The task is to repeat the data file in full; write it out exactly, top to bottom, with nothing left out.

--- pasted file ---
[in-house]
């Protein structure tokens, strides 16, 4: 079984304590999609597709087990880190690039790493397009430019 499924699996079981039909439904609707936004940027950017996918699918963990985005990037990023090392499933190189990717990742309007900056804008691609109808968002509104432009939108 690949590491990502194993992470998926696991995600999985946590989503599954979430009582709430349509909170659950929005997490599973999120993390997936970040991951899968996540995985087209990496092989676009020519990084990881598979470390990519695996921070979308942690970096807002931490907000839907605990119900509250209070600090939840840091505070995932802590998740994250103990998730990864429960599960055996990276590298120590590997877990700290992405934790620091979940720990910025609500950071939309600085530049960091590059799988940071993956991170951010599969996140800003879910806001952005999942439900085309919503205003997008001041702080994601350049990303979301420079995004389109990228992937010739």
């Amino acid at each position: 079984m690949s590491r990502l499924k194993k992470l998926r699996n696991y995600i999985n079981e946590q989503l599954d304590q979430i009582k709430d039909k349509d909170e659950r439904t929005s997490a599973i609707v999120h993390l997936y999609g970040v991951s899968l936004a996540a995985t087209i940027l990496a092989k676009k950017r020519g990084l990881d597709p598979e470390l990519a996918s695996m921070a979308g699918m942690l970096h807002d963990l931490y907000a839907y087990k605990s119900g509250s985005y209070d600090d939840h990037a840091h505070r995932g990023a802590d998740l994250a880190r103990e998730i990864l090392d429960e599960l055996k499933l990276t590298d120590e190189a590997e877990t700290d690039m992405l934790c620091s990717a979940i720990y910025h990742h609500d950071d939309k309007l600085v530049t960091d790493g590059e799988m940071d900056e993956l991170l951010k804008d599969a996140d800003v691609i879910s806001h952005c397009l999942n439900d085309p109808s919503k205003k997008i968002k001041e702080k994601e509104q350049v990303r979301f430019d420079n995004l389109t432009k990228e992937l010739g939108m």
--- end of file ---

[in-house]
């Protein structure tokens, strides 16, 4: 079984304590999609597709087990880190690039790493397009430019 499924699996079981039909439904609707936004940027950017996918699918963990985005990037990023090392499933190189990717990742309007900056804008691609109808968002509104432009939108 690949590491990502194993992470998926696991995600999985946590989503599954979430009582709430349509909170659950929005997490599973999120993390997936970040991951899968996540995985087209990496092989676009020519990084990881598979470390990519695996921070979308942690970096807002931490907000839907605990119900509250209070600090939840840091505070995932802590998740994250103990998730990864429960599960055996990276590298120590590997877990700290992405934790620091979940720990910025609500950071939309600085530049960091590059799988940071993956991170951010599969996140800003879910806001952005999942439900085309919503205003997008001041702080994601350049990303979301420079995004389109990228992937010739």
């Amino acid at each position: 079984m690949s590491r990502l499924k194993k992470l998926r699996n696991y995600i999985n079981e946590q989503l599954d304590q979430i009582k709430d039909k349509d909170e659950r439904t929005s997490a599973i609707v999120h993390l997936y999609g970040v991951s899968l936004a996540a995985t087209i940027l990496a092989k676009k950017r020519g990084l990881d597709p598979e470390l990519a996918s695996m921070a979308g699918m942690l970096h807002d963990l931490y907000a839907y087990k605990s119900g509250s985005y209070d600090d939840h990037a840091h505070r995932g990023a802590d998740l994250a880190r103990e998730i990864l090392d429960e599960l055996k499933l990276t590298d120590e190189a590997e877990t700290d690039m992405l934790c620091s990717a979940i720990y910025h990742h609500d950071d939309k309007l600085v530049t960091d790493g590059e799988m940071d900056e993956l991170l951010k804008d599969a996140d800003v691609i879910s806001h952005c397009l999942n439900d085309p109808s919503k205003k997008i968002k001041e702080k994601e509104q350049v990303r979301f430019d420079n995004l389109t432009k990228e992937l010739g939108m």